Streamsong: A Land Reimagined
A swath of central Florida, known as bone valley, where phosphate was mined for 100 years, has new life as the modern golf haven, Streamsong
I’m driving but starting to squint skeptically at my GPS lady. This can’t be right. I’m about an hour southeast of my home in Tampa and about ninety minutes southwest of Orlando International Airport. I pass Fort Lonesome, a Florida ghost town that had a brief heyday in the 1930s when a sawmill and two stores, now long gone, gave it a fleeting town-like vim. The surrounding terrain begins to change, looking more rugged and grim as I pass the Hardee Correctional Institution. Fewer and fewer buildings populate the roadside.
The Central Florida scrub, with its meager soils and fierce wildlife, reminds me of Patrick Smith’s historical novel A Land Remembered. The book’s main character, Tobias MacIvey, moves his wife Emma and infant son Zechariah to land like this. The MacIveys eke out a living in this inhospitable landscape, each successive generation pushing back against starvation, mosquitos and hurricanes.
My mind drifts away from the classic required reading for every Florida student and back to this thought: Who puts a world-class golf resort way out here in rural Central Florida?
But then I see it, a demure sign off Fort Green Road. Streamsong Drive. I’ve almost arrived, on assignment to check out the luxury resort and its restaurants, and all of a sudden nothing about this looks like Central Florida. The terrain could be the wind-swept hills of Ireland or Great Britain, or the dunes of New England’s swankiest coastal communities. Finger lakes appear, along with 100-foot-tall grass-fringed dunes, swales and elevation changes. Streamsong Golf Resort and Spa is set on 16,000 acres of land formerly utilized as a phosphate strip mine.
The land was mined for nearly 100 years, most recently by Mosaic Company, a leading global producer of phosphate and potash fertilizer components. Strip mining typically removes 15 to 50 feet of the surface of an area to get to the pebble phosphate, moving the “overburden” (the sandy layer above the phosphate) hither and yon. Companies pulled more than a million tons of phosphate rock out of the area, in the process stockpiling 15 million cubic yards of sand, changing the topography, water flows, animals, plants and entire ecosystem.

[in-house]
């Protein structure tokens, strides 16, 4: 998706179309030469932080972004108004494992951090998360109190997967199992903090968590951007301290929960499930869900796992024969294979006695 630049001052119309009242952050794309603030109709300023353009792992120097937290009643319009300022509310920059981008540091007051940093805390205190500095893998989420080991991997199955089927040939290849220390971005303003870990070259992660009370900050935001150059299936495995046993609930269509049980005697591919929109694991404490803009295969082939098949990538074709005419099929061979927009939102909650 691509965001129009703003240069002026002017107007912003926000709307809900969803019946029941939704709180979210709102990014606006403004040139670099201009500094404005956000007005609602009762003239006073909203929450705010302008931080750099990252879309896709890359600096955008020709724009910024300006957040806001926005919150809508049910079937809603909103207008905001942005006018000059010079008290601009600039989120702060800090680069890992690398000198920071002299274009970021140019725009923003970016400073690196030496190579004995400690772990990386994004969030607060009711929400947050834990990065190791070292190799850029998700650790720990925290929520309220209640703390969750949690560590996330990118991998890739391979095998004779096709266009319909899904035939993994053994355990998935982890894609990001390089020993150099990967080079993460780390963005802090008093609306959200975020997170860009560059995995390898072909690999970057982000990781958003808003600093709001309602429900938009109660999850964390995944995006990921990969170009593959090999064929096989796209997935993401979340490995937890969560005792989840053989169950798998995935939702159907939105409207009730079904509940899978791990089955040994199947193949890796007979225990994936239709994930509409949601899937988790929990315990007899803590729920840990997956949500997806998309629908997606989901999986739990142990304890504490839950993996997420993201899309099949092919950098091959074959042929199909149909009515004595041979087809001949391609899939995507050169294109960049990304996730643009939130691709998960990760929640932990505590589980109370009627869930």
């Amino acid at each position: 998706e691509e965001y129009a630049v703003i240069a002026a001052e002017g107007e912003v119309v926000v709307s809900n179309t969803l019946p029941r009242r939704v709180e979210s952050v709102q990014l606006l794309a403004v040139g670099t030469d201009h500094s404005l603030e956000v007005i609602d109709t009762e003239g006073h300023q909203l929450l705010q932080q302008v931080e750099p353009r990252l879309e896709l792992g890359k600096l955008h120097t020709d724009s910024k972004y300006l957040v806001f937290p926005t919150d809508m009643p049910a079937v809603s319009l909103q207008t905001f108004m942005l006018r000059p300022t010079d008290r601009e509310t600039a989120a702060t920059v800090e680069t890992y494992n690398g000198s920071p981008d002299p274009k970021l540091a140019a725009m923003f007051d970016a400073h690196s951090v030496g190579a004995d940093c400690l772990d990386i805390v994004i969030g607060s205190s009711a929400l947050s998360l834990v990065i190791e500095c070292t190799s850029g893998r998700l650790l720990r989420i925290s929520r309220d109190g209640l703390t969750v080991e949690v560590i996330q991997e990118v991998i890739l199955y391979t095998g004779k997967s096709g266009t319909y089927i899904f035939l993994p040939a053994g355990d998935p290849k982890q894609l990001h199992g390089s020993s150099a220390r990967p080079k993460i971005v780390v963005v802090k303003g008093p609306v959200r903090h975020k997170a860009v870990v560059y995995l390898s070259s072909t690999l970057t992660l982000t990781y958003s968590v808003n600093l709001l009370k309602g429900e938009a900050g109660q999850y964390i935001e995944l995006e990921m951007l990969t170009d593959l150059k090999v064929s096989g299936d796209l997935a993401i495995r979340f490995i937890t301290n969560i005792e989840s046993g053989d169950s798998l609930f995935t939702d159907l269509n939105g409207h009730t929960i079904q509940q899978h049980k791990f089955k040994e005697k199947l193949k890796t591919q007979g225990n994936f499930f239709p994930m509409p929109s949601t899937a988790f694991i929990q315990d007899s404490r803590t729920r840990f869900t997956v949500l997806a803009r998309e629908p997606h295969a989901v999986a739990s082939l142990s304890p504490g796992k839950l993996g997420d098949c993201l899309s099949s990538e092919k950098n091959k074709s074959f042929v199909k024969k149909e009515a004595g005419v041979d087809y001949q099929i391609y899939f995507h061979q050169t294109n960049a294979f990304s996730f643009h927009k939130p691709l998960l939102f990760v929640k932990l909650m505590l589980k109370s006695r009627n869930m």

And then the phosphate was gone. Nature took over and redecorated. Blown by decades of wind and Florida’s fierce rain storms, the land gained rolling hills and oddly appealing geographic anomalies. This swath of rural Bowling Green is at once a manmade piece of Florida and something ruggedly, lushly natural.
In a way, A Land Remembered is a book about pride of place and land preservation, topics which conservationists always bring up when talking about Central Florida’s phosphate mining region, approximately 1.3 million acres of land known as the “Bone Valley.” Phosphate mine operators are required by the state to provide conceptual reclamation plans that focus on the preservation of wildlife habitats and resources. In this particular case, out of that requirement, a kooky idea emerged. A lifelong golfer and general counsel for Mosaic at the time (he left the company abruptly earlier this year), Richard Mack came up with an alternative to trying to revert the property to its original form. He wondered: What if we develop a memorable golf resort that makes use of all that sand and water, all those dunes and contours? Mosaic began talking to some of the world’s great golf course architects, many of whom said something along the lines of, “Florida needs more high-end courses like it needs a hole in the head.”